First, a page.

After Hours (1985)
Critic Consensus: Bursting with frantic energy and tinged with black humor, After Hours is a masterful -- and often overlooked -- detour in Martin Scorsese's filmography.
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Critic Reviews for After Hours
It might not make any sense. It might not even matter. But it's a blast while it lasts, and it brings the most perfect of endings along with the sunrise.
That "After Hours" fails to satisfy, that it derails, that even its own director tires of the material halfway through, would disappoint no one if the name of Martin Scorsese didn't appear above the title.
After Hours is dazzling movie making; you could get a giddy kick just from cinematographer Michael Ballhaus' shot as a set of house keys floats down toward the camera, tossed from a top-floor apartment.
Like many of Scorsese's earlier pictures, After Hours has a fascination with the bizarre. But the new film is lighter in spirit than any Scorsese film, with the possible exception of Alice Doesn't Live Here Anymore.
Audience Reviews for After Hours
Martin Scorsese's After Hours, it's a surreal and great black comedy, with a very good screenplay and actings. A film showing, that even in the most forgotten movie, Scorsese always is terrific.
When it's after midnight in New York City, you don't have to look for love, laughter and trouble. They'll all find you! Great weird film! One of Martin Scorsese's most underrated films. It was made in 1985, and I can already see the techniques Scorsese used in Goodfellas and the quick editing. It is directed and edited really well. So if you were a fan of Scorsese's frantic camera work in Goodfellas and Casino, this film is for you. It really does put you on edge as a viewer, you really want Dunne's character to get back home but everything possible that could happen to him happens. This is not just a evocation of soHo in the early 80's, it is a deeply black comedy. All the rules go out the window for Dunne's character, because after all it is after hours. Overall, however, "After Hours" is an enjoyable film. It is an especially good choice to gain a sense of perspective. Not many ongoing experiences can be worse than the rough night that Paul has in Soho. Watch at own risk! Conjure up an urban world where apparently friendly young ladies all turn out to be somewhere between odd and crazy. Then imagine you're up here to see one such girl and your last bill has flown out of the cab window on the way. Then pretend your date has committed suicide, you've somehow got branded as a serial robber, and another girl is after you with her ice cream van. You could well be Paul Hackett stranded in New York's SoHo in the early hours miles away from your uptown word processing job. You've got some change but since the subway fares went up at midnight, not enough to get back. Who do you call? Definitely not the police.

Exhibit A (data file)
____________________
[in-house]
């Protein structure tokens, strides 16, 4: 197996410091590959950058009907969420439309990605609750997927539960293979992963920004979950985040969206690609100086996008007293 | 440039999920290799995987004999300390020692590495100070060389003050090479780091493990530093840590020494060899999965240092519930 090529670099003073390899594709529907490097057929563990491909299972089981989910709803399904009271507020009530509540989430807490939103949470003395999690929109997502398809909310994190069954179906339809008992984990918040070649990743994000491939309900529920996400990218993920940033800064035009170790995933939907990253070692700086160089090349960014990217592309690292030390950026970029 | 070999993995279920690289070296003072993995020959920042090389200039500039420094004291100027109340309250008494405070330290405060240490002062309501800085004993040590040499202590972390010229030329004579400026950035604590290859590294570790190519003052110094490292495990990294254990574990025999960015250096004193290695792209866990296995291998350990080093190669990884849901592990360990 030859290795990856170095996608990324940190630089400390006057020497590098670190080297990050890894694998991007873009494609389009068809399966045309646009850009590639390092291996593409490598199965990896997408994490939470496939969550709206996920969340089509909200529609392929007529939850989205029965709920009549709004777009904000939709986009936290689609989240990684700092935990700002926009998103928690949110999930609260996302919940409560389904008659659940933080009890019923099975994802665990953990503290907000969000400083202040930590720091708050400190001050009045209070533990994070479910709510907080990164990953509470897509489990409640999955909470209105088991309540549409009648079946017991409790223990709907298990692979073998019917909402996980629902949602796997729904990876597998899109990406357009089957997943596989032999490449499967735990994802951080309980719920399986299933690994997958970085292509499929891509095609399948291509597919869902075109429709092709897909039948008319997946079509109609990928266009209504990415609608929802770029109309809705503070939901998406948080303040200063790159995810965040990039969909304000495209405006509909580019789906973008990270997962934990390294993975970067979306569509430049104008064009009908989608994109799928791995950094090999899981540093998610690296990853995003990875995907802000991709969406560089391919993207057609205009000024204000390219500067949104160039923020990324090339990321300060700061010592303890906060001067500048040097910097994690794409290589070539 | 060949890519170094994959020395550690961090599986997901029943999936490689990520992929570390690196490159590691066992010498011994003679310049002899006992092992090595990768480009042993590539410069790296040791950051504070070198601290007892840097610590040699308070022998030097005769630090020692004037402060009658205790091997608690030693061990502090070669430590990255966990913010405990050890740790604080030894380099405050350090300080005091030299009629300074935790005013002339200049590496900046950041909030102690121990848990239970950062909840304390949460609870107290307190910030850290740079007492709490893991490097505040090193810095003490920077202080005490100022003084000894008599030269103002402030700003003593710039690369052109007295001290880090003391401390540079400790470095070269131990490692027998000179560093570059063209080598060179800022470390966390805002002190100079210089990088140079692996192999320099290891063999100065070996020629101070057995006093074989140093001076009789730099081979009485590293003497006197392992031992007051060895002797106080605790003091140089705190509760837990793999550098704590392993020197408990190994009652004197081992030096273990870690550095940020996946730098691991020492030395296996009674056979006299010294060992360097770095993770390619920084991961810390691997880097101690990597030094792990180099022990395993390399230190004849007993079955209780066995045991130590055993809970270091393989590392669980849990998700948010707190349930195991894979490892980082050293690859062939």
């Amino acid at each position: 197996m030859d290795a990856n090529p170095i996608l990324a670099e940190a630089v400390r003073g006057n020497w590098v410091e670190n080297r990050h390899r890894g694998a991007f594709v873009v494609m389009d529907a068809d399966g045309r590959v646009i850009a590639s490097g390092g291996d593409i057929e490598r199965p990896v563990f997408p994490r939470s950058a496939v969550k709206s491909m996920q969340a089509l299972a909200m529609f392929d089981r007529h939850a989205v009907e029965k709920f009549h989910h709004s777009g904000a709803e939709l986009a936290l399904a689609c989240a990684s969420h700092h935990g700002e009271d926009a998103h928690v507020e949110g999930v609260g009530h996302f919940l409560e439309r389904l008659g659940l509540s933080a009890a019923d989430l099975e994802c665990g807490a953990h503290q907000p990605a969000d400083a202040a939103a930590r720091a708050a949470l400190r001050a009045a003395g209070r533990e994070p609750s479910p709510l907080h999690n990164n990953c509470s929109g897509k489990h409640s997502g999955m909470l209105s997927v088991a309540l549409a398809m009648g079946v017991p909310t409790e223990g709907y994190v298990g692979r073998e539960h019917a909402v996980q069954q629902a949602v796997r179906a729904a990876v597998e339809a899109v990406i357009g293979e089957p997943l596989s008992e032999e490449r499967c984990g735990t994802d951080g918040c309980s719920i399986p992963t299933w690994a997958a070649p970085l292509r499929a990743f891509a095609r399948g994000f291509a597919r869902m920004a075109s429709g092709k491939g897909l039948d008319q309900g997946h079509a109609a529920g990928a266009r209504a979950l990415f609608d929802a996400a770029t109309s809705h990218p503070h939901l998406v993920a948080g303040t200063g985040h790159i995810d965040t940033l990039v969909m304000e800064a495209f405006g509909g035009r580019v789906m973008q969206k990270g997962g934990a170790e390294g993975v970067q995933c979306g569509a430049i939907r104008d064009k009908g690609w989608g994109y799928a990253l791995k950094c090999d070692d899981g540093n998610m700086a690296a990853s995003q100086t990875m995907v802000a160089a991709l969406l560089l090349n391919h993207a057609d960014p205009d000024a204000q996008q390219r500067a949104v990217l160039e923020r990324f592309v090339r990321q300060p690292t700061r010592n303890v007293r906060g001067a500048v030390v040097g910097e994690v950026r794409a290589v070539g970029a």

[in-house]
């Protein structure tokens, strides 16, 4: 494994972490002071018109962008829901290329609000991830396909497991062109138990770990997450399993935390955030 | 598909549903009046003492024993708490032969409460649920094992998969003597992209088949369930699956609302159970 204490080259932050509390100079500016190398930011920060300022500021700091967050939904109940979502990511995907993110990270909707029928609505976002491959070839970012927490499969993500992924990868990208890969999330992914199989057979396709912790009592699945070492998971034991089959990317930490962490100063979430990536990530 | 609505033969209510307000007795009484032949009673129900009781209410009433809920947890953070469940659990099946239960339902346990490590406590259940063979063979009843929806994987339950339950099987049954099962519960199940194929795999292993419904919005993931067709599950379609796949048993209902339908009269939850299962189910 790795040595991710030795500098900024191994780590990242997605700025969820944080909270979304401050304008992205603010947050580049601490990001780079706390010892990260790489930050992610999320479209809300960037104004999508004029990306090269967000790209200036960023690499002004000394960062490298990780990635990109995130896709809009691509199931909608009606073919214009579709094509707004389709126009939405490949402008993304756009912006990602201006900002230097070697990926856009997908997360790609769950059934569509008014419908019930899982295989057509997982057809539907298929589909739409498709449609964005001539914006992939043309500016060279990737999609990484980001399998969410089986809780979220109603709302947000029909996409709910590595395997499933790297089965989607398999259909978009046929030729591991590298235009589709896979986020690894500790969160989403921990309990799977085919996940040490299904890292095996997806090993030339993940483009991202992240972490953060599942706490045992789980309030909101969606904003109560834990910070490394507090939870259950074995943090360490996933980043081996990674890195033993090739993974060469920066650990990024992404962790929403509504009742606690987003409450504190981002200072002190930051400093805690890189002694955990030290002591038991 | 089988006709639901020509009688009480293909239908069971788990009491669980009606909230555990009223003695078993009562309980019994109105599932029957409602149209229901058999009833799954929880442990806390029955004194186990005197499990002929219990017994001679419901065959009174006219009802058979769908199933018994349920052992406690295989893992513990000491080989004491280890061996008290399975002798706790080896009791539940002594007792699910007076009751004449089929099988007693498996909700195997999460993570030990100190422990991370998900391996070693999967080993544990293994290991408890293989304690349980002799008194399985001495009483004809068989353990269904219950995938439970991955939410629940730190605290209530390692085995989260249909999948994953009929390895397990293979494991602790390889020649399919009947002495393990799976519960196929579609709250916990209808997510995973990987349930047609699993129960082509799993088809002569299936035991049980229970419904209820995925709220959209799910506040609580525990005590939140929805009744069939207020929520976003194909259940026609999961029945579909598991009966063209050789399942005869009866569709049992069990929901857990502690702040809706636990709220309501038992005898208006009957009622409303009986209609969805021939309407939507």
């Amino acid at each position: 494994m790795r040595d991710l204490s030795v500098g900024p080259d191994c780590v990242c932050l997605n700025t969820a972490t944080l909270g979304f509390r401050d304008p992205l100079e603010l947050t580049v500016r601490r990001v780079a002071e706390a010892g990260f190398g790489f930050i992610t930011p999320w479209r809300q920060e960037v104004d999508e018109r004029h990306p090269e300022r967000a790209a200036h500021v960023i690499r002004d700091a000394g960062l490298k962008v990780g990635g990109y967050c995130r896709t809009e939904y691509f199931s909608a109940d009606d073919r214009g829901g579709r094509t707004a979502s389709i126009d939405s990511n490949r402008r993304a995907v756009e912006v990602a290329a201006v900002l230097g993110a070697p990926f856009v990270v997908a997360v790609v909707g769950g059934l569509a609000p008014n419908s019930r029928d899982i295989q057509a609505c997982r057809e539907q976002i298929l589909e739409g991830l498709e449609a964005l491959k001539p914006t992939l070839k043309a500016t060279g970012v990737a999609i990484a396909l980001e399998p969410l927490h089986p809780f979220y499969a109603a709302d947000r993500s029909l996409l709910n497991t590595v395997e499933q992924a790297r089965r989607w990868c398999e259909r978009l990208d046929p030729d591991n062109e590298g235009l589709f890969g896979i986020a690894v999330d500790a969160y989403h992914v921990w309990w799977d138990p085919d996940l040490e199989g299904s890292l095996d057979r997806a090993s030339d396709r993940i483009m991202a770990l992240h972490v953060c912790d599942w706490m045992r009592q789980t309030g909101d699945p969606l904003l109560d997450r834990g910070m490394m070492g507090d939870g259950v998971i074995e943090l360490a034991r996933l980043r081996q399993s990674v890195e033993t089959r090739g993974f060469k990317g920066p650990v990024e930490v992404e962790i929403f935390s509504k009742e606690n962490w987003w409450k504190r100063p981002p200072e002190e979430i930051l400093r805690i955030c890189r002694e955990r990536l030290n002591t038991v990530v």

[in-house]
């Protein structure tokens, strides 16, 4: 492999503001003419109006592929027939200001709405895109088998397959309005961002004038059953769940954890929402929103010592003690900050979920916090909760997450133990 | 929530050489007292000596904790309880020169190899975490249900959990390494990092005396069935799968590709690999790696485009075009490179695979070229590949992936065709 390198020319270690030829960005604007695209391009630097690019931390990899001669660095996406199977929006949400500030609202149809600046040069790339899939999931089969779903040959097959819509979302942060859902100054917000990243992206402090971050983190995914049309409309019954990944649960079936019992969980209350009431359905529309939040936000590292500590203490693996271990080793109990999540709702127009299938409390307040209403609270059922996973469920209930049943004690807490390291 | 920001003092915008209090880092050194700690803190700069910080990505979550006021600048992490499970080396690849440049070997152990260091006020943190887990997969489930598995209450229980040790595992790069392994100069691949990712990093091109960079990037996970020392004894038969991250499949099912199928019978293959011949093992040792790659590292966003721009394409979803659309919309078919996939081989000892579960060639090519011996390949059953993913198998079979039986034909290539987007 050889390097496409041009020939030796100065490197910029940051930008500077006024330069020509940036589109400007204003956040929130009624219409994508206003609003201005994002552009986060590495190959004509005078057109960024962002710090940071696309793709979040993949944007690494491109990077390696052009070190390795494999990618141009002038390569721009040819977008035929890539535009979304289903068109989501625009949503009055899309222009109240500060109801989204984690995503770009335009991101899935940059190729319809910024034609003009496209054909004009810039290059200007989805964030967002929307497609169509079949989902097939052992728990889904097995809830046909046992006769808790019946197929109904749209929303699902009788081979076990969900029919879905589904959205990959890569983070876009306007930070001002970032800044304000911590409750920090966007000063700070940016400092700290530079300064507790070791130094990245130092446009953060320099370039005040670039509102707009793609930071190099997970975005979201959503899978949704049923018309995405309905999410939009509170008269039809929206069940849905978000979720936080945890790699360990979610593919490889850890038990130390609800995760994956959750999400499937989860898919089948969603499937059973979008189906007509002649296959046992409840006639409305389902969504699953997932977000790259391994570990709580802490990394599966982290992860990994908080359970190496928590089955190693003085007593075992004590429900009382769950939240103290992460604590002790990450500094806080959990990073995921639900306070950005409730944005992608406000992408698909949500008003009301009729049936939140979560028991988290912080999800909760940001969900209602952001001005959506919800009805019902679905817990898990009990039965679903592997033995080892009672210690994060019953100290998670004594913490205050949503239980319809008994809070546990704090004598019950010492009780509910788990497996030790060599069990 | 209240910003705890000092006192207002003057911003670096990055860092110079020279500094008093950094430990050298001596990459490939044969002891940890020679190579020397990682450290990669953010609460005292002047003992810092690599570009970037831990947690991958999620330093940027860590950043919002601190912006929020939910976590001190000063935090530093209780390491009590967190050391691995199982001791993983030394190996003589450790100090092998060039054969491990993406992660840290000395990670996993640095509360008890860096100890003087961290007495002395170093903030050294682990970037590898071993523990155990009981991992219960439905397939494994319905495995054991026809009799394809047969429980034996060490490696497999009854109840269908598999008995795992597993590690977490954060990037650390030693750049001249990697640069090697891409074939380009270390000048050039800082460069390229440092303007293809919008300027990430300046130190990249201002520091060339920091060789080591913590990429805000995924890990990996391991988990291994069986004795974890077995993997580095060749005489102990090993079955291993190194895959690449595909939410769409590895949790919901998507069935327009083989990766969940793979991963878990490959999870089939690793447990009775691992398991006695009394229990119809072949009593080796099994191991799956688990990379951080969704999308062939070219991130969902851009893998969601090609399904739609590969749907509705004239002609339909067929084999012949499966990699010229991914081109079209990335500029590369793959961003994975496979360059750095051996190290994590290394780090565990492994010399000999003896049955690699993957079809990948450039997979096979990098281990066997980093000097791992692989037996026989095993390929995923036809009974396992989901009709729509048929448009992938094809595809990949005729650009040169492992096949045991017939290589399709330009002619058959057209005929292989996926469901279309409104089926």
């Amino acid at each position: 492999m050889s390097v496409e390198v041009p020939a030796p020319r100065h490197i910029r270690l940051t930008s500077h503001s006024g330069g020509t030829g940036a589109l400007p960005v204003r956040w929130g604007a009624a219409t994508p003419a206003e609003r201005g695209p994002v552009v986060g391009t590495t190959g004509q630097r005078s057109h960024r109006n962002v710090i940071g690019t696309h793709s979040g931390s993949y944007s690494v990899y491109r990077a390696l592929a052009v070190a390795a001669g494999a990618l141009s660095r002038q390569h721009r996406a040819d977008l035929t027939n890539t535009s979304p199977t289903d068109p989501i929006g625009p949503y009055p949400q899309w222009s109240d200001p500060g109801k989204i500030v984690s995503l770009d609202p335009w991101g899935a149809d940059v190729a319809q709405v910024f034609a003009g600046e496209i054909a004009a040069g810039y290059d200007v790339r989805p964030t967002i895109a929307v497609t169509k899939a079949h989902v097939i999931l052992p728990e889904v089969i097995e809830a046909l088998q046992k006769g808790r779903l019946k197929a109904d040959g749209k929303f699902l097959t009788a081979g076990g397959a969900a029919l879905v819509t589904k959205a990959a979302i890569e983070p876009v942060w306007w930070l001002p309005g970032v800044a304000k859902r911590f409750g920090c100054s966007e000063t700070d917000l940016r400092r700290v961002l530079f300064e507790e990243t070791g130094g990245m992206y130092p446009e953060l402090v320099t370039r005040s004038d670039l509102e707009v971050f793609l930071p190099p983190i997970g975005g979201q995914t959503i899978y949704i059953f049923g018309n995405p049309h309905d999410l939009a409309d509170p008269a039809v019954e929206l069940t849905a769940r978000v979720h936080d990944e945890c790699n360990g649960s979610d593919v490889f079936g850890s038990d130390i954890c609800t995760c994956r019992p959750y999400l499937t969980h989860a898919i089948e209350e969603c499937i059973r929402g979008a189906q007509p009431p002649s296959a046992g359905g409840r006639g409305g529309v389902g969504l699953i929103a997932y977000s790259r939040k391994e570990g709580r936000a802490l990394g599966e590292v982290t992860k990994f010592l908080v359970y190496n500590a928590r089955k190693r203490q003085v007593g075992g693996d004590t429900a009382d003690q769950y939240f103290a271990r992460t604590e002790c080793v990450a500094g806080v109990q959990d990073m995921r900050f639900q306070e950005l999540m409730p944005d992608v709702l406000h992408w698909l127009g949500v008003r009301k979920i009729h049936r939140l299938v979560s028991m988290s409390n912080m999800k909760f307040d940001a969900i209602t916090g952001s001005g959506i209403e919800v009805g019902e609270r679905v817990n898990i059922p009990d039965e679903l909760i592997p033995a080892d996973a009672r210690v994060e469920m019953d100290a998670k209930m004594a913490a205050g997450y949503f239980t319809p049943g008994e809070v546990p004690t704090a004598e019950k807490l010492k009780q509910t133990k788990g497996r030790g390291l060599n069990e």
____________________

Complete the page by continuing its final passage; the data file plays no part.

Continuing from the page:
After Hours is an absolute delight. The theme concerns one night in New York City, and although what transpires could happen in any major metropolitan area, the trappings are distinctly New York. It's funny how Scorsese is able to satirize the city while still celebrating its cosmopolitan atmosphere. The genius is the method in which the action slowly unfolds getting progressively more ridiculous as time goes on. We sense something is amiss right from the very start. Notice how Marcy's roommate Kiki answers the phone when he rings her up. Kiki's disembodied voice dripping with annoyance. That's merely the beginning. His odyssey becomes nightmarish in its development. The brilliance is that he takes the saga to places we don't anticipate. Creatively building layer upon layer of insanity to form a perfectly realized vision of hell on earth. It's hilarious, weird and uncomfortable at once. Throughout it all, Dunne grounds the picture in an air of normalcy that radiates safety for the viewer. And just when you fear that this cruel paean to the Big Apple cannot end in any meaningful way, it does. The story comes full circle intelligently referencing events we've seen before. It's an intricately constructed tale that simply gets better with age.